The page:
The cost-effectiveness of testing for Group B Streptococcus in pregnancy based on a cluster randomised trial (GBS3)
Group B Streptococcus (GBS) is a bacterium present in the vagina and lower gut of approximately one in four pregnant women. GBS can come and go throughout pregnancy and is usually symptomless, but may be passed to the baby around birth. Approximately one baby in every 1750 will develop a GBS infection within seven days of birth. Most will recover, but each year in the UK about 40 babies die and one in 14 of the survivors will have a long-term disability.
The objective of this study is to assess the cost-effectiveness of routine testing of women for GBS colonisation either in late pregnancy or during labour, compared to the current risk factor based strategy.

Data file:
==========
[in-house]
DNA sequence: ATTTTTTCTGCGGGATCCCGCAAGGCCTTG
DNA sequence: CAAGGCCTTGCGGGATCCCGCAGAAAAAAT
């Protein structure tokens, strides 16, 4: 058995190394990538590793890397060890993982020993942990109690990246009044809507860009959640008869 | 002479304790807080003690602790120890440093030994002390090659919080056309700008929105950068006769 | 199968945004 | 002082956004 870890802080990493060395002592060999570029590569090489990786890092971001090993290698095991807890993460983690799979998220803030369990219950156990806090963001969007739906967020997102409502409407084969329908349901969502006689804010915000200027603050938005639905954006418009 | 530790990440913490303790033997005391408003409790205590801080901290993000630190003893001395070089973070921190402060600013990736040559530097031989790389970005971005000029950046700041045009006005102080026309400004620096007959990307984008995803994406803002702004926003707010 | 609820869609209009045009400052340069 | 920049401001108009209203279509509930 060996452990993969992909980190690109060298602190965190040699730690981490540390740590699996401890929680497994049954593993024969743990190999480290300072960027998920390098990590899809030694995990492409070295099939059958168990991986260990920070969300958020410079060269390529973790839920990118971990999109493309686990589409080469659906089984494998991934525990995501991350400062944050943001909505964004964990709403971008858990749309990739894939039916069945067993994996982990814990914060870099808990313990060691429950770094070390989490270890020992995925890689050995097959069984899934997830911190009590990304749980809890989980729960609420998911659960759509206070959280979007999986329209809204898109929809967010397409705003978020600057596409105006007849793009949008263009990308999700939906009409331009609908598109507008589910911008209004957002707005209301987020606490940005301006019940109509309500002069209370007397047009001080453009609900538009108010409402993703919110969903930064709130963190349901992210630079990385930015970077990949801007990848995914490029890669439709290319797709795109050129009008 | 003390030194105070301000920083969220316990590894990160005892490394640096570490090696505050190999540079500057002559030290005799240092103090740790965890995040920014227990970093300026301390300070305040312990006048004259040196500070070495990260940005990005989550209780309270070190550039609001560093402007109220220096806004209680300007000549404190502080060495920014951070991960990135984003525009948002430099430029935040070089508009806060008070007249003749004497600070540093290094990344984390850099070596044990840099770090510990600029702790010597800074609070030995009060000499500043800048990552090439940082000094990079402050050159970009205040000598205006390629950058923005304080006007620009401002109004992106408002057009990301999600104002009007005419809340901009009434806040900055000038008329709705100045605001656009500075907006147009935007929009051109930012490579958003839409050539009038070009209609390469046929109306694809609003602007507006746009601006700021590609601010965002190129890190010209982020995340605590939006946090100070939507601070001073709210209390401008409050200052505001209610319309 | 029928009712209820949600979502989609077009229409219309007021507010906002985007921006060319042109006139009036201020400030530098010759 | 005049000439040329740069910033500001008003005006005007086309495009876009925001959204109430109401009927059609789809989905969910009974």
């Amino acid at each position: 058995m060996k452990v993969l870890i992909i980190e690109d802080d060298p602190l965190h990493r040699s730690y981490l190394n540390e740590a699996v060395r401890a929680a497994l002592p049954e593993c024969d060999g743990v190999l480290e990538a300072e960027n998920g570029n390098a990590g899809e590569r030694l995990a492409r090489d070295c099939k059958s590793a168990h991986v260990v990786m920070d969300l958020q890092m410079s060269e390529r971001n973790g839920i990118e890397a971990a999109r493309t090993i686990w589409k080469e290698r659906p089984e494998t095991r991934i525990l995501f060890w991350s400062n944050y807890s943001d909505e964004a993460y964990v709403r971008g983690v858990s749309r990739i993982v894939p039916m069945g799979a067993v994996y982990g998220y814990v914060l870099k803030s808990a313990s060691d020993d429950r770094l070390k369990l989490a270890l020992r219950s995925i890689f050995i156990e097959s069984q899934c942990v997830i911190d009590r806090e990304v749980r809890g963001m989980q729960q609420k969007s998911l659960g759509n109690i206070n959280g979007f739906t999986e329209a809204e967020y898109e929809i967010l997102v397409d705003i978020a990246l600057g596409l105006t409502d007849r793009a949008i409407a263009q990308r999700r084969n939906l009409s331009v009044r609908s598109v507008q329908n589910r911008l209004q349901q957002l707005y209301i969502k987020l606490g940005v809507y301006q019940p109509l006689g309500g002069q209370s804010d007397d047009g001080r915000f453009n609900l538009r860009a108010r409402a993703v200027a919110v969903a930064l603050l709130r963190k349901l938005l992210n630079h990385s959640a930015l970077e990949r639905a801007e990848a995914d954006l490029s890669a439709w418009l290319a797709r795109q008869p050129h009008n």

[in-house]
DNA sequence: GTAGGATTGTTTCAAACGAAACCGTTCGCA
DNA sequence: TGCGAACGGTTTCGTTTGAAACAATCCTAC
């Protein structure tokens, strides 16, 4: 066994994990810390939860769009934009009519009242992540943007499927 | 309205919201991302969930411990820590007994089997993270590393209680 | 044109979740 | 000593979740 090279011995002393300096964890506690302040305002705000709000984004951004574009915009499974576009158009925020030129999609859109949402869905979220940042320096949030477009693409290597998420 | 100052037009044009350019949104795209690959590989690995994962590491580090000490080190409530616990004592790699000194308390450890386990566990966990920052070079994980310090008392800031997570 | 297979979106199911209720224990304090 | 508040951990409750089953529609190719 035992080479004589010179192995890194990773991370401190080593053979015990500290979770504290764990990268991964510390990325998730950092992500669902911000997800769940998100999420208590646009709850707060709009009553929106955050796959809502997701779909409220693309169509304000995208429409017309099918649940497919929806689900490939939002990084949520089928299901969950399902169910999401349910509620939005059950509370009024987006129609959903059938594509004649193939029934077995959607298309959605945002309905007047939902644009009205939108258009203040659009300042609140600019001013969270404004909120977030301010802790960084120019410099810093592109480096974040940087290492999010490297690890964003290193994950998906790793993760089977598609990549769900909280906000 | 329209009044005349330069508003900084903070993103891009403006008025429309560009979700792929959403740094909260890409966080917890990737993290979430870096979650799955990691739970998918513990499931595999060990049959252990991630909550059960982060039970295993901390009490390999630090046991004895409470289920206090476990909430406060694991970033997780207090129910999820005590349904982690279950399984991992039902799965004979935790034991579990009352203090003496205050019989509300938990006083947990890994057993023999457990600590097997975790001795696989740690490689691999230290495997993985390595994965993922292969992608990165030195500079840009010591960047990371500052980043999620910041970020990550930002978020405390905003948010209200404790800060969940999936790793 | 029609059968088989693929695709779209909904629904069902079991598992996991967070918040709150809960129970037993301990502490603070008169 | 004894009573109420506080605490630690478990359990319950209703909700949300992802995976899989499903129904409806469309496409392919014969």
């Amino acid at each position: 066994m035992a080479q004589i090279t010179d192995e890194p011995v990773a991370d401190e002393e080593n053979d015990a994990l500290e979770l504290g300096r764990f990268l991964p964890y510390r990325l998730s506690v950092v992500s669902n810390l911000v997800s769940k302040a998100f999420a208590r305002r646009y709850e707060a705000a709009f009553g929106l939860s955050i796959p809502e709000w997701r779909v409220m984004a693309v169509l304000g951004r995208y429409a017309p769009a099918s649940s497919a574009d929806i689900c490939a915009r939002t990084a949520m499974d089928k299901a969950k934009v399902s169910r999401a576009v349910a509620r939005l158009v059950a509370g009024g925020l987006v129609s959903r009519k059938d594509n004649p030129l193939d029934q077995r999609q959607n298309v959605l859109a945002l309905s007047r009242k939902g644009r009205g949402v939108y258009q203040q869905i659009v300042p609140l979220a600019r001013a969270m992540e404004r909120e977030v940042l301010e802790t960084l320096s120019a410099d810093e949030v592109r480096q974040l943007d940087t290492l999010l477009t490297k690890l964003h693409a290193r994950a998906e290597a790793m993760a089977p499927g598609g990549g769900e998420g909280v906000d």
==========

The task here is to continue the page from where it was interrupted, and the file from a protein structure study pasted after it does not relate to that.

The economic evaluation, which takes the form of an economic modelling study, is being conducted as part of a multi-centre prospective two-group parallel cluster randomised controlled superiority trial with internal pilot (GBS3). Up to 320,000 women will be recruited from 80 maternity units (obstetric unit or alongside maternity unit) in England, Scotland and Wales.
A decision-analytic model will be constructed that will allow us to extrapolate the cost-effectiveness of alternative testing strategies for GBS colonisation and the usual risk factor approach in pregnancy beyond the parameters of the GBS3 trial.
Oxford project leads:
Jane Daniels, University of Nottingham
Kate Walker, University of Nottingham
April 2020 – December 2024
National Institute for Health Research (Health Technology Assessment Programme)